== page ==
B) What are the major limitations of the Tyler rationale/what does it make impossible?

As discussed in the lecture, Tyler’s rationale can be seen as a ‘factory model’ because it features standardized teaching and learning, as well as teacher-orientated classroom rather than student-oriented. This would hinder the students from growing an ability to think critically and differently, strengthening creativity, while lacking socialization skills with less experience in working collaboratively with peers who share different background and ways of learning. Eventually, the students would be kept from accepting and embracing the diversity in the society.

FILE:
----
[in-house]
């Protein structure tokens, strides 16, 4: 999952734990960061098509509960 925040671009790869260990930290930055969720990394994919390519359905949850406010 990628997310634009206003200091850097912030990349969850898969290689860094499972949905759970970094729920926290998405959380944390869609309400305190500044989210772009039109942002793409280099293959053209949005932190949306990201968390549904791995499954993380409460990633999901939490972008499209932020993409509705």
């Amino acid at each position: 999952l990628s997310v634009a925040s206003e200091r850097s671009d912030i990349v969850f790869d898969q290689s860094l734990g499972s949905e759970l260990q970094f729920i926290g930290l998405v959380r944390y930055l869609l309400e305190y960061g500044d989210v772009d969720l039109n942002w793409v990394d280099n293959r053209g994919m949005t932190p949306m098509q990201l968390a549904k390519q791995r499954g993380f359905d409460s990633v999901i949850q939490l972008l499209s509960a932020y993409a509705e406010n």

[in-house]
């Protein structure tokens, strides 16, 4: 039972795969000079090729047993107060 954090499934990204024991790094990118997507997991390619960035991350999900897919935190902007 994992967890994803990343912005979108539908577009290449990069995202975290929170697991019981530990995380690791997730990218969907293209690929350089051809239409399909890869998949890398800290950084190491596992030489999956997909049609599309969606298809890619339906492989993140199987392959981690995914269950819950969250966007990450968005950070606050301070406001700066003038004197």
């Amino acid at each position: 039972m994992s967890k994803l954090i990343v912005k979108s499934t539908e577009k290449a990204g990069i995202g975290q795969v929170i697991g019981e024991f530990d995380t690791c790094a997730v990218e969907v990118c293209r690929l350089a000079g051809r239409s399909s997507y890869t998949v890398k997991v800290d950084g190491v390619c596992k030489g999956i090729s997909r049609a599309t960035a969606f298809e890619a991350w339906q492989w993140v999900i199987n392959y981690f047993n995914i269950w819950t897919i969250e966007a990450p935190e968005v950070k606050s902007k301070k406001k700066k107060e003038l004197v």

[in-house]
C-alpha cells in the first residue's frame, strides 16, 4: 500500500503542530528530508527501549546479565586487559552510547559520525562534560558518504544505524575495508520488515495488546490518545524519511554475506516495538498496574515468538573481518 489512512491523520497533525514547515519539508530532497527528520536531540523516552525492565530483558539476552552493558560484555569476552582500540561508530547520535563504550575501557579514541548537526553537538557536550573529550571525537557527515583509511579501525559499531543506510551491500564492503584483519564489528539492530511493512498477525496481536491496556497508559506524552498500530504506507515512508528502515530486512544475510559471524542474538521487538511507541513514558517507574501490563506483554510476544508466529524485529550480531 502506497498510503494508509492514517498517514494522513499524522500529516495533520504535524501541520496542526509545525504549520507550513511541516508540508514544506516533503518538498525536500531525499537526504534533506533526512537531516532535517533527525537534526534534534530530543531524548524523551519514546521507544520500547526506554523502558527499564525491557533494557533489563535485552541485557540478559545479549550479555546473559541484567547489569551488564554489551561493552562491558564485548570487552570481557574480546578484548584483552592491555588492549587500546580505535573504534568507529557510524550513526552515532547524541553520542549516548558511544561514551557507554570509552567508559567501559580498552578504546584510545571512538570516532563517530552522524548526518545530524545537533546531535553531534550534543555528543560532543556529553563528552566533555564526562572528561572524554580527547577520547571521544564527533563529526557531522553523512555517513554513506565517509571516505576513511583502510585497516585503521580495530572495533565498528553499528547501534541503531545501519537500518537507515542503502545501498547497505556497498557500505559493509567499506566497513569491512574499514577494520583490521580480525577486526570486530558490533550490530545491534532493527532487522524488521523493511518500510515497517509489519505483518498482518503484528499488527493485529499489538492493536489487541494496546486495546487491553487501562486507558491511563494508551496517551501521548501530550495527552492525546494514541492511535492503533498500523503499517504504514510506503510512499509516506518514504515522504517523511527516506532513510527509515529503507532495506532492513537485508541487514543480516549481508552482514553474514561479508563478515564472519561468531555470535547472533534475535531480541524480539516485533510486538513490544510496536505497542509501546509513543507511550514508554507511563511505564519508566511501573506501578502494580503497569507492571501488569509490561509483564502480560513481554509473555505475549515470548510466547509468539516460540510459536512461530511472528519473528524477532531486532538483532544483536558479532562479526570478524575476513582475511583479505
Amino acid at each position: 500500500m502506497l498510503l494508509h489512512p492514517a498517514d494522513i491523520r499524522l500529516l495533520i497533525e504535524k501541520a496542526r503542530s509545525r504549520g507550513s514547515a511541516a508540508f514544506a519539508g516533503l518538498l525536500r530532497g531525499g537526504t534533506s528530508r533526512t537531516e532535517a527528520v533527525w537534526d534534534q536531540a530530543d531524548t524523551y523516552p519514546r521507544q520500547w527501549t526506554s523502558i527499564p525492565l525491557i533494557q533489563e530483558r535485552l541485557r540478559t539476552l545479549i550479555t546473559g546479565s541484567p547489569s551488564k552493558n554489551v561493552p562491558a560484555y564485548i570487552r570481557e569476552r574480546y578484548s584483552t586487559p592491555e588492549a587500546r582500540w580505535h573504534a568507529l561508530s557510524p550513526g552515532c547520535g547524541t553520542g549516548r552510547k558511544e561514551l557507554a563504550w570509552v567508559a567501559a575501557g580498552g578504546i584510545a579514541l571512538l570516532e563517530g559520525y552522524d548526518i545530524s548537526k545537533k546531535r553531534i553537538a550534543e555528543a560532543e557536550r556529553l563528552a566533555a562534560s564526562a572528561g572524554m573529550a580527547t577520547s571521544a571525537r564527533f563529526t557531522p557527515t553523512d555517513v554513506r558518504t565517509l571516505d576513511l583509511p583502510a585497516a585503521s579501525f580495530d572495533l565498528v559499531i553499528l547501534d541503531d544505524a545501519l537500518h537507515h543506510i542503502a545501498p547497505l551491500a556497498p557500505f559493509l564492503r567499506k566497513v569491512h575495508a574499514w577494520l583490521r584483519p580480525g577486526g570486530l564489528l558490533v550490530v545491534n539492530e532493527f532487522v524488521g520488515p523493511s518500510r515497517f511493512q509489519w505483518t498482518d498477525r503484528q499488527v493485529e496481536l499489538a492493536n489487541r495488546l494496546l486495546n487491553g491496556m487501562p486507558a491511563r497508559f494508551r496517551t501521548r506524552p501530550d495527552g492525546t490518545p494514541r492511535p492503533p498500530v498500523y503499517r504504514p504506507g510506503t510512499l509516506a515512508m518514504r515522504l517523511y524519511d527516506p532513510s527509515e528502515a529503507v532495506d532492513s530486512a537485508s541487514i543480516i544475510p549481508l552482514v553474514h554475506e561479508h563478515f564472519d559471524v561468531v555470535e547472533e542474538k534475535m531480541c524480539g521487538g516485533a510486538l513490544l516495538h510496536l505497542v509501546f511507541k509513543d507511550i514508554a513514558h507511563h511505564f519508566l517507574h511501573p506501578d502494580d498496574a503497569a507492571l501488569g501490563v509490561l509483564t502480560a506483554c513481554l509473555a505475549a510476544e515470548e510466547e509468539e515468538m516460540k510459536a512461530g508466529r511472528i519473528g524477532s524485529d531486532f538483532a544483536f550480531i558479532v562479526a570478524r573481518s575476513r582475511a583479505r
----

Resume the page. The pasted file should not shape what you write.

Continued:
C) What are some potential benefits/what is made possible?

Tyler’s rationale does suggest some structure and organization as a basis for curriculum development and implementation. It allows for rules and regulations regarding mandated subjects that must be taught to everyone. The guidelines can be utilized as a helpful tool for teachers, to ensure that they stay on track and follow similar methods and practices to that of their fellow teachers.

 


Reference:

Schiro, M. (2013). Chapter 3: Social Efficiency Ideology. In Curriculum Theory: Conflicting Visions and Enduring Concerns. (2nd ed.). SAGE.

Is Commonsense Really Common?